WILLIAMS: I’ve had such a wonderful opportunity to play amazing characters in the beginning of my career, and I’ve learned so much from the women who came before me, because it’s meant that I’ve had a new and a better experience than some of them. It’s like passing the baton. But we’re at a point where unless there are female writers, or female directors, or female producers who can bring these stories to life, there will always be a disconnect between the material and how it’s put together. A lot of people rely on female actors, like, “Can you just sew up all these holes that we haven’t quite figured out? Because none of us know what it’s like to be a young woman in society today.” That’s fine, but there are incredible female writers out there that are doing this already, or incredible female directors who can help with this very problem.
WILLIAMS: Absolutely. I was defined by so many of these characters. I grew up watching Sarah Connor in Terminator, or Ripley in Alien, or Trinity in The Matrix. Coming off of Game of Thrones, I was like, “When am I going to play that character?” And then I looked back and realized, “Oh, I think I’ve done that.”
HEATON: Oh, you have. I did want to ask about that cool fight scene in episode two, because I felt it had nods to Game of Thrones. Was it fun?
WILLIAMS: I’ve never really done hand-to-hand combat before. Everything I did on that show was with weapons, which I did enjoy, but it was so much more fun throwing fists.
HEATON: It’s so brutal. How long did you do that for?
WILLIAMS: The whole sequence, from breaking into the house to the end of the fight, was probably four or five days. But really, the big fight, we did it in two nights. We didn’t have long at all to shoot the entire show, so all of the shots were planned before. We had a really strong plan of action, which I’d never experienced before.
HEATON: Also, late last night me and my housemates got to see The Owners.
WILLIAMS: Was it scary?
HEATON: It was fucking creepy. Have you not seen it?
WILLIAMS: I did. I thought it was really scary, but it’s hard to know.
HEATON: Natalia [Dyer, Heaton’s girlfriend] had to leave the room three times. She was like, “I’m done.” Speaking of new experiences, was this your first full-on horror movie?
WILLIAMS: I really wanted to do a psychological thriller. I’ve always loved the genre, and this was set in rural England in the ‘90s, so I thought the imagery would be really cool.
HEATON: For sure. I’m from Bridlington, so I’m really familiar with that lower-class council ‘90s feeling. You’re from Bath, right?
WILLIAMS: No, I was born in Bristol, and then I moved to Bath when I was about 16, so I spent a lot of time in both places. But yeah, that feeling of no escape, very little opportunity, and a lot of petty crime, that was just how we grew up, so it was awfully familiar.
HEATON: I wanted to ask you about this, because coming from Bridlington and Bristol, it felt almost impossible to become an actor. Even being on EastEnders felt untouchable. Do you ever think about that? Because when I go home and I go to the local pub with my old friends, I do get that feeling. It’s difficult being from a working-class background and coming from a small town to trying to break into acting. It is, unfortunately, a little classist. A girl in Bridlington sent me a message saying, “I wanted to be an actor, but I decided it’s probably not going to happen, so I gave up. But then I watched Stranger Things and read you were from Bridlington, so now I’m trying to get into drama school.”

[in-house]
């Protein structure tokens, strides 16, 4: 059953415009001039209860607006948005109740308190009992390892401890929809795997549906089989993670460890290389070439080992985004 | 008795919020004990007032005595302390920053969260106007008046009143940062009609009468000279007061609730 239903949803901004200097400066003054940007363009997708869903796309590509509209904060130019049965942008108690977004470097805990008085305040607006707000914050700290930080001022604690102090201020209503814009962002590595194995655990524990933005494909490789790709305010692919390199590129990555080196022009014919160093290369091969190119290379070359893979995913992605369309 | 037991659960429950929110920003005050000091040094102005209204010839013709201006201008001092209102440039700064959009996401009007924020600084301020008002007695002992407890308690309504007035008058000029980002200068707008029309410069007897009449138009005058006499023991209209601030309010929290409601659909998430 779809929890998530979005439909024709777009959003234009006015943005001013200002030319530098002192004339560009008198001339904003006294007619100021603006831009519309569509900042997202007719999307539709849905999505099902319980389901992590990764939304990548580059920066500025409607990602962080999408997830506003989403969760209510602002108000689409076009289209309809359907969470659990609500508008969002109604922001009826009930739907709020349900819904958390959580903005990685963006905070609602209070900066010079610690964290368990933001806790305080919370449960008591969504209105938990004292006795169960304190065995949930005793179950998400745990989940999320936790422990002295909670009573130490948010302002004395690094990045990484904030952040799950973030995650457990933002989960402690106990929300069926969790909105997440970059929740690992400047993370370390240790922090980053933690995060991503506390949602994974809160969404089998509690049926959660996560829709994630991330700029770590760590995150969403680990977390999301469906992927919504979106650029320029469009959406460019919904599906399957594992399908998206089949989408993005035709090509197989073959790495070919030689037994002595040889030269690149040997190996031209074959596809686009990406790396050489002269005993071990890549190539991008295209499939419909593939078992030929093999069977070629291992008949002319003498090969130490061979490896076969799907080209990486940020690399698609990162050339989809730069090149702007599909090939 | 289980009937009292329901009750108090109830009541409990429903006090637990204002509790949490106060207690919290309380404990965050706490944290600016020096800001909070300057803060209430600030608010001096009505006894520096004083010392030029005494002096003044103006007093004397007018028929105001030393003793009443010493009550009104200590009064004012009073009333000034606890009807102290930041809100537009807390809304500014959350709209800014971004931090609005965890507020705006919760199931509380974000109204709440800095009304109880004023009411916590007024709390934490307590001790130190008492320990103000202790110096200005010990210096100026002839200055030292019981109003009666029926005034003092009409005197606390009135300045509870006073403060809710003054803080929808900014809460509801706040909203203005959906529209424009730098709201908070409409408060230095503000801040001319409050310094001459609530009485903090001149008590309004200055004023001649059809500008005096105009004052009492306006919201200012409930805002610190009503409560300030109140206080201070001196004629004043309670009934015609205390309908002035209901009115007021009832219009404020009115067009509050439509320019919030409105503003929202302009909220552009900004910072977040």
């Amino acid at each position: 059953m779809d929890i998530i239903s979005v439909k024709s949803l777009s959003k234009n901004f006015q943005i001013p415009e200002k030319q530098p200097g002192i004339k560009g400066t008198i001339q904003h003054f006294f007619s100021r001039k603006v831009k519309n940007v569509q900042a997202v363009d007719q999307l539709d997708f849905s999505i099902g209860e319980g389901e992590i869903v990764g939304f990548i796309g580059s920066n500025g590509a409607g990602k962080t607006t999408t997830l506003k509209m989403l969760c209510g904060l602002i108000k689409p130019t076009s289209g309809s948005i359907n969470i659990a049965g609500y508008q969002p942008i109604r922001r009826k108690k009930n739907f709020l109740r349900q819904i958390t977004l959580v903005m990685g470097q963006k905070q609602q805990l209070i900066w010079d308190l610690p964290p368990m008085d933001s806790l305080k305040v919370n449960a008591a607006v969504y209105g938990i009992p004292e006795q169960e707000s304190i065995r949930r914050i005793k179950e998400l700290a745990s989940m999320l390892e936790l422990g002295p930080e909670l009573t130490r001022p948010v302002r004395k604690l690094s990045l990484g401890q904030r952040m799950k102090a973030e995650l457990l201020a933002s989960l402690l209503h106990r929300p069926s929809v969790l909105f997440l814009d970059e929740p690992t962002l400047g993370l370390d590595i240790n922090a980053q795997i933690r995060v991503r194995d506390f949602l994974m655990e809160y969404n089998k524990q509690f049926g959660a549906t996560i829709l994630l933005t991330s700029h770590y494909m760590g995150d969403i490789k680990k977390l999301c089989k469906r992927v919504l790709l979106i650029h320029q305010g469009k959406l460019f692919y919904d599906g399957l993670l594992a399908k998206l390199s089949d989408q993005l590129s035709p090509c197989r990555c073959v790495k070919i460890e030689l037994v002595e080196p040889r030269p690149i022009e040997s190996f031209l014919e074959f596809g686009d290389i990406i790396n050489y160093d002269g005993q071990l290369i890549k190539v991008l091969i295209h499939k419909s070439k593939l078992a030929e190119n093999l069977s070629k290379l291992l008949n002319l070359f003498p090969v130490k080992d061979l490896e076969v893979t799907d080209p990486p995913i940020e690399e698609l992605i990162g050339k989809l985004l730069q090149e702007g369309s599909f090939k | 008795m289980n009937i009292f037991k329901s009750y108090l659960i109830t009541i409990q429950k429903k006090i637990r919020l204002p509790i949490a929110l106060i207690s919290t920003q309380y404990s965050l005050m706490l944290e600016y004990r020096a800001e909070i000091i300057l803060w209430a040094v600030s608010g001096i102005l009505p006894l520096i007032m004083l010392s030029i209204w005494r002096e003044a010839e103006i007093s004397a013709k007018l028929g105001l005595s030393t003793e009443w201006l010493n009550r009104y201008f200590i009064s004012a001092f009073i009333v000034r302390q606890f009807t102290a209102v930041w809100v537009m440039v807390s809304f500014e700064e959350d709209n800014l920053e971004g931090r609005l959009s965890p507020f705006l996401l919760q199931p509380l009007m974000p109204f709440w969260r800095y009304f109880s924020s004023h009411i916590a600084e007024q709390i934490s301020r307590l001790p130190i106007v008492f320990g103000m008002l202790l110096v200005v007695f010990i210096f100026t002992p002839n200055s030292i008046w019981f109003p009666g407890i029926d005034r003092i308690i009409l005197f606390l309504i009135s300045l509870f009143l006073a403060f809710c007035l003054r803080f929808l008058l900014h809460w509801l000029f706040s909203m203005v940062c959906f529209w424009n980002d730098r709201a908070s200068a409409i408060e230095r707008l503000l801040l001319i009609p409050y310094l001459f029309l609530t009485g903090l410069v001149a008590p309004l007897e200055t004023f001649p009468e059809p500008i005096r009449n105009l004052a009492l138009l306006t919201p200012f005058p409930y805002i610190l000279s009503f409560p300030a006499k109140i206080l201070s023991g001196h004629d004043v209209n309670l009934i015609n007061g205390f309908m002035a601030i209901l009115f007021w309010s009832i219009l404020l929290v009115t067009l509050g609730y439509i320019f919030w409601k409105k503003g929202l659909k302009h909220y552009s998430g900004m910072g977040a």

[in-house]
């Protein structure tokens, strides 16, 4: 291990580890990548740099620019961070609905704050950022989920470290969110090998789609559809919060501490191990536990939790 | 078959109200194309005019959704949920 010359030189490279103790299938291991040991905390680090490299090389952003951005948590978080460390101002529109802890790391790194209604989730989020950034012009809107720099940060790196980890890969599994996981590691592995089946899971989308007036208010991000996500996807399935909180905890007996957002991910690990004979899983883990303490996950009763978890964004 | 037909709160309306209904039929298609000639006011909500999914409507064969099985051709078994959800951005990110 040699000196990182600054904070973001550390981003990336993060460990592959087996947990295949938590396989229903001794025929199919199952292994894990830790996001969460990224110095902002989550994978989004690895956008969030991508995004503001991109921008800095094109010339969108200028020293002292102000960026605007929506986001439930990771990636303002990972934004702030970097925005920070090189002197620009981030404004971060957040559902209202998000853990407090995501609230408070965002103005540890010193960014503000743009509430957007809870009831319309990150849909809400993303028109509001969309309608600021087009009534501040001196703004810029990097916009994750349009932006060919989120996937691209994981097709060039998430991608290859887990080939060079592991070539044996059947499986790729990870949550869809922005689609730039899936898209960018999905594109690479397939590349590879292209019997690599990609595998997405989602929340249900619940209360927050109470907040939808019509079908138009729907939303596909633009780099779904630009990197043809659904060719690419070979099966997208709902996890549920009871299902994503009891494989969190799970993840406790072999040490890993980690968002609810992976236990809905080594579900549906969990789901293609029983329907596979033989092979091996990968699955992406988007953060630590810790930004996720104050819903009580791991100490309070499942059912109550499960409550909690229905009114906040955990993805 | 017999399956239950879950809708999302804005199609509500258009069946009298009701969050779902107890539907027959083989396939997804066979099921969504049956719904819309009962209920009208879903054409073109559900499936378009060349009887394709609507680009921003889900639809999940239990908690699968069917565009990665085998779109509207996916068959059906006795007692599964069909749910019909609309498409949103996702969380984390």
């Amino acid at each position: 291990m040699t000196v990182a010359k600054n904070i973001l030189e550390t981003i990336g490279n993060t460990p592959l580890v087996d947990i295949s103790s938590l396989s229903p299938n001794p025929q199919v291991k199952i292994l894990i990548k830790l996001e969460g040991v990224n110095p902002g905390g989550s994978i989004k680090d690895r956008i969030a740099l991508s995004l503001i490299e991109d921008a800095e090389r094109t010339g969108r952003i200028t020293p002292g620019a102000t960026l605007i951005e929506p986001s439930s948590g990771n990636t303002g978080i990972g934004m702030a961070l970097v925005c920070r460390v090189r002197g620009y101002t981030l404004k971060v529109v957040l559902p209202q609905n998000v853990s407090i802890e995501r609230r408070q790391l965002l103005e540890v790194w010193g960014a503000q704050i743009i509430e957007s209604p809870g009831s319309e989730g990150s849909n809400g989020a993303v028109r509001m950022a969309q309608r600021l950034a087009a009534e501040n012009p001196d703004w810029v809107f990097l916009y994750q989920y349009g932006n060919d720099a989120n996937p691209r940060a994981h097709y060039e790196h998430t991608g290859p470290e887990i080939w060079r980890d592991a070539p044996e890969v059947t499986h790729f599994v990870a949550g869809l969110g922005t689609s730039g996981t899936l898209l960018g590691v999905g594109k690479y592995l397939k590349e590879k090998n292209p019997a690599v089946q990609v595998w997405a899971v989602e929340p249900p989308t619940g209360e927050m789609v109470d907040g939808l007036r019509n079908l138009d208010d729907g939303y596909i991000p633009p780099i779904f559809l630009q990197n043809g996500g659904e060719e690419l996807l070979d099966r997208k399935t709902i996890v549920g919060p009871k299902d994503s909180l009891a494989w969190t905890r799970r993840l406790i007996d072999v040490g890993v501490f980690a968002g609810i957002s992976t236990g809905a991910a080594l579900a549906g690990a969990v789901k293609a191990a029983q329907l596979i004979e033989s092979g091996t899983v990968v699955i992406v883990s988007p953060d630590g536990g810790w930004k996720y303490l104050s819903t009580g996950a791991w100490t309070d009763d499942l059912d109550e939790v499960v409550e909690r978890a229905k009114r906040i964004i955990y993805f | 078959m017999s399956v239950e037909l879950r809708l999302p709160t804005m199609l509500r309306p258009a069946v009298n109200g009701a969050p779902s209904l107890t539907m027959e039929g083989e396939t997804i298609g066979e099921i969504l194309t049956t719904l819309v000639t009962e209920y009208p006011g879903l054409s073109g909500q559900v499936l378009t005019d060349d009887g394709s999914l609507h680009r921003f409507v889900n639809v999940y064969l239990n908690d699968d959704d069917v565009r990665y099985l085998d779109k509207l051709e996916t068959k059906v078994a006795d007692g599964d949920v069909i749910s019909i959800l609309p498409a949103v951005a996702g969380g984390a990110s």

HEATON: I understand that.
WILLIAMS: I think the fear of never escaping stops people from ever getting out. I’ve never really spoken to you about how you got started.
HEATON: I grew up in Bridlington until I was 16, and I lived with my mum and my sisters. I finished school, got my GCSE’s, and at the time I didn’t know what I wanted to do. I was in between music and acting, but my dad lived in London, and I knew I wanted to go there, because whatever I wanted to do, I knew there was more out there than just this town. And I remember my mum being like, “Just make sure you apply for Bridlington Sports College in case you change your mind.” That was the first big decision of many. I moved to London and lived with my dad, and for those first six to eight months, I was super lonely. My dad didn’t really know how to look after a 16-year-old boy. He’d leave me two pounds in the kitchen and be like, “Go get some beans,” so I lived off fried beans and toast. But I stuck it out. And in the beginning it was music. I met a few bands, my uncle had a recording studio, and within the first eight months, I’d joined this band and we did a UK tour. Things were going in the right direction. Then I joined another band, and I got to tour in Canada and Japan, and at that point I was like, “I’ve made it. I’m only 18 but I can die now.” But then my dad wanted rent. He’s like, “You’re 18 now, you’re paying rent.” You’ve only been supplying me with beans for the last two years, and now you want rent off me? For God’s sake. But my sister was like, “Come with me to this casting. If they take you on you could maybe get some commercial work on the side and make a few grand.” And I was like, “A few grand? Wow.” That’s where it began, in an advert for EE, in a conga line with Kevin Bacon. That was my first job.
WILLIAMS: No way. You’re in an EE advert?
HEATON: I was in an EE commercial doing the Conga.
WILLIAMS: I’m so glad I asked. I had no idea. That is perfect.
HEATON: I got two grand, and congaed with a movie star. I was pretty happy.
WILLIAMS: And then Charlie Heaton was born.
HEATON: I would say this to anyone trying to do this. Just take what you can, because you never know what’ll happen.
WILLIAMS: I’ve always got the same advice for people. You’ve got to take every opportunity, even if it’s not an end game. It all pushes you forward, and it’s all going to make a difference. And it will make a wonderful segment in an interview one day.
Makeup by Carole Truquès.